Thursday, October 11, 2012


Directed by Bent-Jorgen Perlmutt & Lisa Immordino Vreeland

Where & When: Lincoln Plaza Cinemas, New York, NY.  October 2, 2012  4:10PM

"Diana Vreeland: The Eye Has To Travel" is the very grand and very divine documentary on one of the most influential people of the last century. First as the fashion editor for Harper's Bazaar magazine before moving on to Vogue as Editor-In-Chief, Vreeland found inspiration and great beauty from a wide range of unique and unconventional models, clothing, photographers, locations and artists where she brought them forth to the world, demanding that attention be paid.

Born in 1903 as Diana Dalziel in Paris, she was the eldest of two daughters of an American socialite mother and British father. Her relationship with her her mother was complicated due to Diana not being seen as conventionally attractive with her being referred to as an "ugly duckling" by her parent. Although raised amongst high society and luxury, first throughout Europe before the family settled in New York at the beginning of World War I, the young, stylish Diana didn't quite fit in as she gravitated towards thoughts and behavior that would seem unbecoming of someone from her background. Dance was her first passion and after taking ballet lessons during the day, she would be out partying in to the wee hours while enjoying the company of various suitors. Diana settled down after she met Thomas Vreeland, a handsome banker and they were soon wed in 1924. Although she had two sons, Thomas, Jr. and Frederick, shortly after, being a conventional mother didn't hold much interest to her as she preferred to shop, travel and socialize.

In 1937, Carmel Snow, the then-editor of Harper's Bazaar had admired the style of Mrs.Vreeland and asked her to do something for the magazine. "Why Don't You. . ." became a popular column that Vreeland would offer colorful suggestions on a variety of subjects with one of her most eye-raising involved washing your blond child's hair in stale champagne to sustain the color. She soon became an editor as she took fashion and her job very seriously, which created problems for staff members if she felt they lacked her passion. During her time with Harper's, Vreeland helped further the career of a young model, Lauren Bacall by putting her on the cover and would later become a Hollywood actress because of it, launched the work of Richard Avedon as he eventually became chief photographer for the magazine and offered fashion advice to the new First Lady, Jacqueline Kennedy.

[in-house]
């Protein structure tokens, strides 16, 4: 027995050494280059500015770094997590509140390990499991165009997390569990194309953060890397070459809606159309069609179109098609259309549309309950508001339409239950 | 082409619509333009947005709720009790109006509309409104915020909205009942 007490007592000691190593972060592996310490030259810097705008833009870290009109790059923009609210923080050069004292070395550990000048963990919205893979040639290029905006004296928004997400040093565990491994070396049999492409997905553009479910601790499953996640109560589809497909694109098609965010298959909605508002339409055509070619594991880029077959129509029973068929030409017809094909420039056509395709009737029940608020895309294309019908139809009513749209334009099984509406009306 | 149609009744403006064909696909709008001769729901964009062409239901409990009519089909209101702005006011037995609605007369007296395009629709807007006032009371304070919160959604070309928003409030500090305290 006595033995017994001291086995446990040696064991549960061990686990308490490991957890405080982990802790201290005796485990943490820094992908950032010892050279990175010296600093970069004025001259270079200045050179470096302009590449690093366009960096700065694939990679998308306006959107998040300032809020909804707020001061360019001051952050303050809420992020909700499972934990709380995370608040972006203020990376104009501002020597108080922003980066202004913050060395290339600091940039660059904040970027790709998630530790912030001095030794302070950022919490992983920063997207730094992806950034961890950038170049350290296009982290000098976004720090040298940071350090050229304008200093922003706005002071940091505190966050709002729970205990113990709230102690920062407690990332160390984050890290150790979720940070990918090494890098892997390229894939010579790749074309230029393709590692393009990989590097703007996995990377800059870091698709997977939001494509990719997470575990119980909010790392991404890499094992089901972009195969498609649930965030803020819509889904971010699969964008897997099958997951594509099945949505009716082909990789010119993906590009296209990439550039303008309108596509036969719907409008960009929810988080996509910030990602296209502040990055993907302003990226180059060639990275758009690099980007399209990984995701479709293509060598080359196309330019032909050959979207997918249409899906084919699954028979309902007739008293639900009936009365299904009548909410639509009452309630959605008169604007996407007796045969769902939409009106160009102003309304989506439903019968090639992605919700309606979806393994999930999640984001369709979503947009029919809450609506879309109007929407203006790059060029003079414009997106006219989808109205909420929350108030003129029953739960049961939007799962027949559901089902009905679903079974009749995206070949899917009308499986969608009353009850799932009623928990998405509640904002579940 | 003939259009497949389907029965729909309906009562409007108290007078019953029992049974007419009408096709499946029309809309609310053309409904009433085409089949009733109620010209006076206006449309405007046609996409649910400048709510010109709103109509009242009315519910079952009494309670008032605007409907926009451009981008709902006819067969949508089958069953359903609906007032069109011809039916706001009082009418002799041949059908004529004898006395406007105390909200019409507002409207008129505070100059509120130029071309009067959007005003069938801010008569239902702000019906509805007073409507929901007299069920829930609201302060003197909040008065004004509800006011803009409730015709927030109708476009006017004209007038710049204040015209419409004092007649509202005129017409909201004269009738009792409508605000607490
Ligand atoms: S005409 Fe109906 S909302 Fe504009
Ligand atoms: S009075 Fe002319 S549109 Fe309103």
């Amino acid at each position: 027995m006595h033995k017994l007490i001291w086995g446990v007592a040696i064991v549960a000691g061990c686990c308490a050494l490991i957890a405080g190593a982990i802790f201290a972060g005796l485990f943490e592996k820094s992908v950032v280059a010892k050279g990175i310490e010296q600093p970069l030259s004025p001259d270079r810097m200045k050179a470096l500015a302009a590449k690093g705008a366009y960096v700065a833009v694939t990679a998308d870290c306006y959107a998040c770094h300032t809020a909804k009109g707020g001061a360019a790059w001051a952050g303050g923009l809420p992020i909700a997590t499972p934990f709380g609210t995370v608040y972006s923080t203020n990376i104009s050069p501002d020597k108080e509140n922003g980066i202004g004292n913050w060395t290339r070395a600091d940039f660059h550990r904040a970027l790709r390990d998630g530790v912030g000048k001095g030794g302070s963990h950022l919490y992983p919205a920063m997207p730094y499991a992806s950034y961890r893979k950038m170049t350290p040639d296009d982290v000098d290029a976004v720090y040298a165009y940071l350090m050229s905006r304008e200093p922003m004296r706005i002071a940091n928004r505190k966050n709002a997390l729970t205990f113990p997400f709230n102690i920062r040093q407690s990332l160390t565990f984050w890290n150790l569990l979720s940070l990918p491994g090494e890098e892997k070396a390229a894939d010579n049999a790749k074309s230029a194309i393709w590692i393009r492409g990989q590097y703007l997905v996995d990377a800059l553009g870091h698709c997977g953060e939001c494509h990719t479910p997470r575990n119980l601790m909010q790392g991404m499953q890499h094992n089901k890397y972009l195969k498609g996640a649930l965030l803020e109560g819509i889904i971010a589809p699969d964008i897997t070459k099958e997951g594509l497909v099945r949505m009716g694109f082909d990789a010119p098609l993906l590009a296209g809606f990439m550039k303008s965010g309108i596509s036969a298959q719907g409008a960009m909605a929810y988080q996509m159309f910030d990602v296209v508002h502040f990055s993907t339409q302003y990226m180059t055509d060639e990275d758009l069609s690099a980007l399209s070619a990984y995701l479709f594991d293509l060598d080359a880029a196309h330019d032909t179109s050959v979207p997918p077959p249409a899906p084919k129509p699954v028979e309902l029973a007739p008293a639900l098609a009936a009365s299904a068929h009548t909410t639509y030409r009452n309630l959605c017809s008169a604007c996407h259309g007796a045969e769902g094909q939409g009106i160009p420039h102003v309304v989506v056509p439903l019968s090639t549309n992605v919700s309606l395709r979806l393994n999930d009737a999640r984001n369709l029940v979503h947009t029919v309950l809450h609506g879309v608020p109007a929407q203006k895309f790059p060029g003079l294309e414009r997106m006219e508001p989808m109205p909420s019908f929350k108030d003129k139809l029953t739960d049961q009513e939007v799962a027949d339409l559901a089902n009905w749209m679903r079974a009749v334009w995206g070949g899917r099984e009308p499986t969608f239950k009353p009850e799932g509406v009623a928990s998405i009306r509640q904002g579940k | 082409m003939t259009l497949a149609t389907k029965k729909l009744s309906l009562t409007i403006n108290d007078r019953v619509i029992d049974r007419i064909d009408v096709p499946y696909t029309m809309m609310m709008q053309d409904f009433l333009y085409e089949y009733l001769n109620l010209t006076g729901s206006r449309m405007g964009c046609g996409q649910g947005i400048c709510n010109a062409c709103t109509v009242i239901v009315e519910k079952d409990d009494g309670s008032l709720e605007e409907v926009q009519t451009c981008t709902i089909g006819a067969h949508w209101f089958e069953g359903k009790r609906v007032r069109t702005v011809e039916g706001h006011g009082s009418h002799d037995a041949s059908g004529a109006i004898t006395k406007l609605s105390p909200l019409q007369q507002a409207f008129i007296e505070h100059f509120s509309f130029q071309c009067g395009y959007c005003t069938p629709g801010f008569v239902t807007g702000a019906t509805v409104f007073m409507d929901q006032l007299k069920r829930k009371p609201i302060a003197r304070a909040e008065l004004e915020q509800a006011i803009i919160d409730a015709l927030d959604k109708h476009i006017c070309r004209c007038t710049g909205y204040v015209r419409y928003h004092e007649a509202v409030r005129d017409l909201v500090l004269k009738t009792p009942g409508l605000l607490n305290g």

After twenty-five years with Harper's Bazaar, feeling underpaid and undervalued, Vreeland decided to jump over to Vogue to run the magazine in 1962. Change was in the air and she loved these swinging times as the ideas of beauty was evolving, utilizing the magazine to reflect this. Vreeland stopped using society women as models and began to display ethnic and offbeat looking women such as Penelope Tree and Twiggy who were no longer photographed simply in a studio but actual, exotic destinations around the globe. Performers like Cher and Barbra Streisand, known for their distinctive looks, were championed by putting them on the cover and Rock & roll was embraced in Vogue with Mick Jagger being a favorite of Vreeland's ("Those lips!").

Due to a lengthy period of out-of-control, extravagant spending at the magazine as well as her own advancing years, Vreeland was unceremoniously dumped as the editor at Vogue in 1971. She became depressed and at a loss for a short time before she received an offer that would become the exciting final chapter of her already quite amazing career. As the consultant for the Costume Institute at the Metropolitan Museum of Art, Vreeland would continue to shake things up with inventive (which were considered quite shocking at the time) programs that are still being done to this day.

"The Eye Has To Travel" was crafted like a scrapbook by first-time co-directors, Mr. Perlmutt and Mrs. Immordino Vreeland (who is married to the subject's grandson but never met her) as they gathered a variety of sources;  television interviews she did in her later years, the recordings with writer, George Plimpton for her autobiography, "D.V." and recollections from some of the people who knew and worked with her such as former models who later became better known as actresses, Ali MacGraw (who actually began as one of Vreeland's personal assistants), Lauren Hutton and Anjelica Huston as well as fashion designers, Diane Von Furstenberg, Calvin Klein and Oscar de la Renta. Nobody claims that she was easy to deal with but they all admired her spirit and her progressive ideas on fashion.

As to be expected from such an eccentric personality, Vreeland theatrically spoke in adjectives and exclamation points, a woman who freely expressed her strong opinions, which was certainly not common in her day. However, the film doesn't dig too deep as it is mostly celebratory and doesn't reveal enough of the true, complex woman. Vreeland freely admits that she only liked to disclose her history as she would have liked it to actually have been or what she refers to as "faction". Her personal life is mostly glossed over although her two surviving children discuss how they were very aware that their mother's work was always her main focus even during the time when her beloved husband was seriously ill.

Even if you may not know (or care) about the difference between Veruschka or Balenciaga, "The Eye Has To Travel" is the fascinating look in to the life of the fashion world's true visionary as you can't help being swept away by the prickly charm of this witty, talented woman.